Physics of the Universe

Physics of the Universe

How did the Universe begin, and how did it evolve to its current state? What is driving the accelerated expansion of the Universe? What are the dark matter and dark energy that compose most of the Universe, and what do they tell us about fundamental physics? 

At KIPAC, we are working to understand the physics that shapes the origins, evolution and fate of the Universe. We develop theoretical models that describe the first moments of the Universe, devise experiments to detect dark matter particles, analyze data from cosmic surveys to uncover the properties of dark matter and dark energy, and search for signatures of new physics using ancient light.

Dark Matter

The matter we can see, which makes up every planet, star and galaxy, accounts for less than five percent of the contents of our Universe. Over a quarter of the Universe is composed of dark matter, which reveals its presence through gravitational effects on systems ranging from individual galaxies to the entire cosmic web. At KIPAC, we aim to understand the nature of dark matter by studying its behavior in diverse cosmological settings. Using state-of-the-art cosmic surveys, we search for imprints of dark matter’s interactions with regular matter and its particle properties in the sky. KIPAC scientists also devise novel experiments, including underground detectors, to directly detect different kinds of dark matter particles.

Dark Energy

Our Universe is expanding at an accelerating rate. This acceleration is driven by dark energy, which makes up 70 percent of the contents of our Universe and whose nature remains mysterious. Dark energy affects both the expansion history of the Universe and the growth of cosmic structure. At KIPAC, cosmologists play a leading role in large-scale surveys aimed at uncovering the nature of dark energy, including DES, DESI, the Vera Rubin Observatory LSST and surveys of the cosmic microwave background. By measuring the growth of cosmic structure and the Universe’s expansion history, these surveys test whether dark energy changed its behavior throughout the history of the Universe.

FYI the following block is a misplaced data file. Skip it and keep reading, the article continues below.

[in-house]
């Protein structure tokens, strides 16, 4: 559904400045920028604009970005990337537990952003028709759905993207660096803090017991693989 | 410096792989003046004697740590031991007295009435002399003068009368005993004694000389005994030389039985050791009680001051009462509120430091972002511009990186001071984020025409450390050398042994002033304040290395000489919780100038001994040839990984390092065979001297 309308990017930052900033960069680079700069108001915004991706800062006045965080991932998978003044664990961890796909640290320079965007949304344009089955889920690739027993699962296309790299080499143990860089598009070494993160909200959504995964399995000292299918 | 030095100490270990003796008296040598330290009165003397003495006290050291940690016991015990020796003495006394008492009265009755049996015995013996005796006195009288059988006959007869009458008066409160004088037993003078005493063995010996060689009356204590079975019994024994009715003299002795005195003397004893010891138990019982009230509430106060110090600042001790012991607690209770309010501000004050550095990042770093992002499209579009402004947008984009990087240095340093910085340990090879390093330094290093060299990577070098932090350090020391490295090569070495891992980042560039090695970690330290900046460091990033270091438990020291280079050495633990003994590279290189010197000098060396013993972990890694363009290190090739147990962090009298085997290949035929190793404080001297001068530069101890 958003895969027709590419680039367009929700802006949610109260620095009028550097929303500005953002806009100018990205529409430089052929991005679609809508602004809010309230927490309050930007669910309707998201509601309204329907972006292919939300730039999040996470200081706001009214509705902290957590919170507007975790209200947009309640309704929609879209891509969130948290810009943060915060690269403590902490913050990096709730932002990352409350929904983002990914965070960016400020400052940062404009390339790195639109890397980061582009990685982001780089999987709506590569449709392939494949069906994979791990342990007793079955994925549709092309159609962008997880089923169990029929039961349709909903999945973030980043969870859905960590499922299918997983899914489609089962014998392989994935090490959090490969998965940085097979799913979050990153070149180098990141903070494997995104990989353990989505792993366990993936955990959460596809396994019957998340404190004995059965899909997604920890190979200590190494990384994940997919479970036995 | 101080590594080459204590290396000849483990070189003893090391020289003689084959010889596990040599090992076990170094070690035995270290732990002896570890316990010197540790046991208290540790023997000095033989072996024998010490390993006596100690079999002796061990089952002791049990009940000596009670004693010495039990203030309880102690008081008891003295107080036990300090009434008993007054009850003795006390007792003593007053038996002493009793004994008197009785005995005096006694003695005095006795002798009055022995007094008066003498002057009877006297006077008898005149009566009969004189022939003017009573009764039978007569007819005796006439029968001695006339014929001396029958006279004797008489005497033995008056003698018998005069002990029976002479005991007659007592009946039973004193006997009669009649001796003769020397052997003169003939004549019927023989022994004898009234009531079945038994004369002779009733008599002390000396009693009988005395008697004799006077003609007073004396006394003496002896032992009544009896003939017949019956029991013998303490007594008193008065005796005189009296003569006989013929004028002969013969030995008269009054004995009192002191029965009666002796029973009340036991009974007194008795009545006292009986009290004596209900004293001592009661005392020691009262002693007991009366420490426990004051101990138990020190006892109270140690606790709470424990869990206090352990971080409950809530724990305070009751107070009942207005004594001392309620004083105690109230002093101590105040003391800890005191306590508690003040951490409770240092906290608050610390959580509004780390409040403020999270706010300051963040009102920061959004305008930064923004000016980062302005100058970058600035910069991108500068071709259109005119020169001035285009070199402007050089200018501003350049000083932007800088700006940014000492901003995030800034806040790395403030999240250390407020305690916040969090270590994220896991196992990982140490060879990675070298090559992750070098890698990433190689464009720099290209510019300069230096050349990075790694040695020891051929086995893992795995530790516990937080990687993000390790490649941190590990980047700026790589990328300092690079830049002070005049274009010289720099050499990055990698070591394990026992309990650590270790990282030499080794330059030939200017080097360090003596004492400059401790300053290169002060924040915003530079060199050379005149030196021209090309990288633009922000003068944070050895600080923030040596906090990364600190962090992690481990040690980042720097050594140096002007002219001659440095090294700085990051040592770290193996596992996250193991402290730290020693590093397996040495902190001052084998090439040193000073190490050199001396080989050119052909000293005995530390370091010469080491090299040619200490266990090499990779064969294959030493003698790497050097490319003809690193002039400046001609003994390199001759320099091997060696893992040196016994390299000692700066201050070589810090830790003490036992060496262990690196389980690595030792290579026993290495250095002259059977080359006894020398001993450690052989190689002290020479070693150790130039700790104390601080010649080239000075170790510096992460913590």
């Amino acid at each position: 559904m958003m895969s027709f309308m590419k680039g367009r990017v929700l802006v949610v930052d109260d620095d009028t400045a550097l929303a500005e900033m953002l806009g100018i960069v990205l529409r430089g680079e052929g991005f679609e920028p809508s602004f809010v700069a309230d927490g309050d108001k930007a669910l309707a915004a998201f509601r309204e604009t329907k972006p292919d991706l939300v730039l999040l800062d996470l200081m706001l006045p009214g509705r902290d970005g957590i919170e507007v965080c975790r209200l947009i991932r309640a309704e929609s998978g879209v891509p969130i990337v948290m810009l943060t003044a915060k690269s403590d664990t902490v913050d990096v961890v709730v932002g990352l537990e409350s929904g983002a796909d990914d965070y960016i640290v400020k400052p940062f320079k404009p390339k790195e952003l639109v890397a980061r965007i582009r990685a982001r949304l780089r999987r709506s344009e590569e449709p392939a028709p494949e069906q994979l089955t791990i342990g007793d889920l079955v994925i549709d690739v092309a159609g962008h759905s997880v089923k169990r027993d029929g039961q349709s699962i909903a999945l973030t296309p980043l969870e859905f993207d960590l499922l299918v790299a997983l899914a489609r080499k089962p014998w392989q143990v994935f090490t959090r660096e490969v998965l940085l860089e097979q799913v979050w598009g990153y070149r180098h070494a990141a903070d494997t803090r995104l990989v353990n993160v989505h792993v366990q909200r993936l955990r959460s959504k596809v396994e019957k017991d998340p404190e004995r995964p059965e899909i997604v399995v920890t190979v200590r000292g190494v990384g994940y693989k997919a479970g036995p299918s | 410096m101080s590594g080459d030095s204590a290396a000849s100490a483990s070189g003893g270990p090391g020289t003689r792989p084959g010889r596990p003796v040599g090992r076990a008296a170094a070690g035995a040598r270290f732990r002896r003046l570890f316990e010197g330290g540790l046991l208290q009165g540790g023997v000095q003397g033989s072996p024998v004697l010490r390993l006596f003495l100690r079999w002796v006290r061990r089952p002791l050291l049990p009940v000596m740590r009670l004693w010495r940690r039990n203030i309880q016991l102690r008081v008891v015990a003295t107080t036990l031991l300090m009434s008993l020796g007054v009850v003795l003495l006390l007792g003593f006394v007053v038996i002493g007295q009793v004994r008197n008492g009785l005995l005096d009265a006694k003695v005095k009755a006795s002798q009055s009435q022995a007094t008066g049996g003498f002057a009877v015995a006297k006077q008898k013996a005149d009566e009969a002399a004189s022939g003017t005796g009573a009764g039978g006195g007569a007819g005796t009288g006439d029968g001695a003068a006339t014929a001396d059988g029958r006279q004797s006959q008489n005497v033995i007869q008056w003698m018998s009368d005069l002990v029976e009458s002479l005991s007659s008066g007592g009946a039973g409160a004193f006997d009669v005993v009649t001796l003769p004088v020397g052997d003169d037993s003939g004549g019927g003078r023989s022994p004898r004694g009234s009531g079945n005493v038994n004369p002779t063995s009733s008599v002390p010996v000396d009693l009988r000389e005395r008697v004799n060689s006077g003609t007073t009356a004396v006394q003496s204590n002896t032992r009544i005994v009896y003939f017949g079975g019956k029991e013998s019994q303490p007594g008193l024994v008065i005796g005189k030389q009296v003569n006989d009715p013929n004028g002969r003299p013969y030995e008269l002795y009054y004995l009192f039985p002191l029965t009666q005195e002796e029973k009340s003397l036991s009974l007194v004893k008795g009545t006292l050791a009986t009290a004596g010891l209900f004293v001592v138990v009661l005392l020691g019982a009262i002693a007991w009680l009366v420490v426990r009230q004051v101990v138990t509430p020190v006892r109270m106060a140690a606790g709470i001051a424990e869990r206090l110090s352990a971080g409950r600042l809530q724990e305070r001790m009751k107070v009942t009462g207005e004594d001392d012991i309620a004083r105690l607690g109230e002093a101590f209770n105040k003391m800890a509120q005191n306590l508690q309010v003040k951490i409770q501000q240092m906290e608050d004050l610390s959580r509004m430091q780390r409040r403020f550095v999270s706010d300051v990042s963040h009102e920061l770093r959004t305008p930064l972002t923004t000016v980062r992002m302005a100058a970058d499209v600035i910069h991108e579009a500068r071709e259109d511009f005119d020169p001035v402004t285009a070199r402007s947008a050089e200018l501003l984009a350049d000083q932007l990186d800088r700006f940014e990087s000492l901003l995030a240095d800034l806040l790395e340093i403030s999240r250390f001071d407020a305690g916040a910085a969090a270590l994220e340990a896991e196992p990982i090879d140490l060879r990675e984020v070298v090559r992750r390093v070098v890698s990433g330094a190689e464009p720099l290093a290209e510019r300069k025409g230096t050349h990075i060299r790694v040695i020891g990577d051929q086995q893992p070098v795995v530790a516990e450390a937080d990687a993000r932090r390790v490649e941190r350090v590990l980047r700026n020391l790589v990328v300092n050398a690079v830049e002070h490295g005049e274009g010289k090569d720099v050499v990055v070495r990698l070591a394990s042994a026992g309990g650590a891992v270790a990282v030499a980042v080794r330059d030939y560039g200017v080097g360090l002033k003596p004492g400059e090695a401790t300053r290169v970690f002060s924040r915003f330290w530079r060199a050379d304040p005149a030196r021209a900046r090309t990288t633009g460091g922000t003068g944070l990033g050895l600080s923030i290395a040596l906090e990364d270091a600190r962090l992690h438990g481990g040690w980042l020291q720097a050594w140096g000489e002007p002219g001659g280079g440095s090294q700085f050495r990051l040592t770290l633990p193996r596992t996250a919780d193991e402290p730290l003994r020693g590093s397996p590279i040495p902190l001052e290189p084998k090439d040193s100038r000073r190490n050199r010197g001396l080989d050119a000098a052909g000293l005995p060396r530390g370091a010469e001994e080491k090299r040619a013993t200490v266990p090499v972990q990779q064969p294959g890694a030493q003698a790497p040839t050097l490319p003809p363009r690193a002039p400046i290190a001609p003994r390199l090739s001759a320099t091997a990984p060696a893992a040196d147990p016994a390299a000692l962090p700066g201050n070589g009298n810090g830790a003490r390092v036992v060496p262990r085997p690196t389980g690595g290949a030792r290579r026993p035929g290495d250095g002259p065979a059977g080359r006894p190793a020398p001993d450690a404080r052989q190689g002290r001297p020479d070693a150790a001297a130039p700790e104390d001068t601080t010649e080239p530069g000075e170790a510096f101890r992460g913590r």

The Early Universe

The most widely accepted explanation for the origin of the Universe is that it underwent a phase of extremely rapid expansion known as cosmic inflation. Inflation occurred when the Universe was a tiny fraction of a second old, at extremely high energy densities, far beyond those reached by terrestrial particle accelerators. Inflation is sensitive to physics at these high energy scales, so any observational clues about that era are uniquely valuable. KIPAC scientists study how ancient light emitted from the early Universe reveals the workings of this primordial phase..

We collaborate with SITP scientists to connect theories of the early Universe to data from cosmic surveys. For example, we develop techniques to measure the spectrum of primordial gravitational waves, which may hold key insights into the inner workings of inflation.

The Cosmic Microwave Background (CMB)

One of the most powerful tools to study physics of the Universe is the cosmic microwave background (CMB), the Universe’s oldest light. It was produced around 400,000 years after inflation and provides a picture of the Universe in its infancy. We can use the CMB to probe inflation, the nature of dark matter and dark energy, and the physics of particles produced at extremely high energies. As CMB photons travel to us, they are deflected by intervening structures in the cosmic web, and some scatter off hot gas in galaxy groups and clusters. These phenomena, respectively known as gravitational lensing and the Sunyaev-Zel'dovich effect, allow CMB observations to not only reveal the early Universe, but also the growth of structure as the Universe evolved. KIPAC scientists play key roles in several current- and next-generation CMB experiments that are advancing the precision of our measurements of the millimeter-wave sky.

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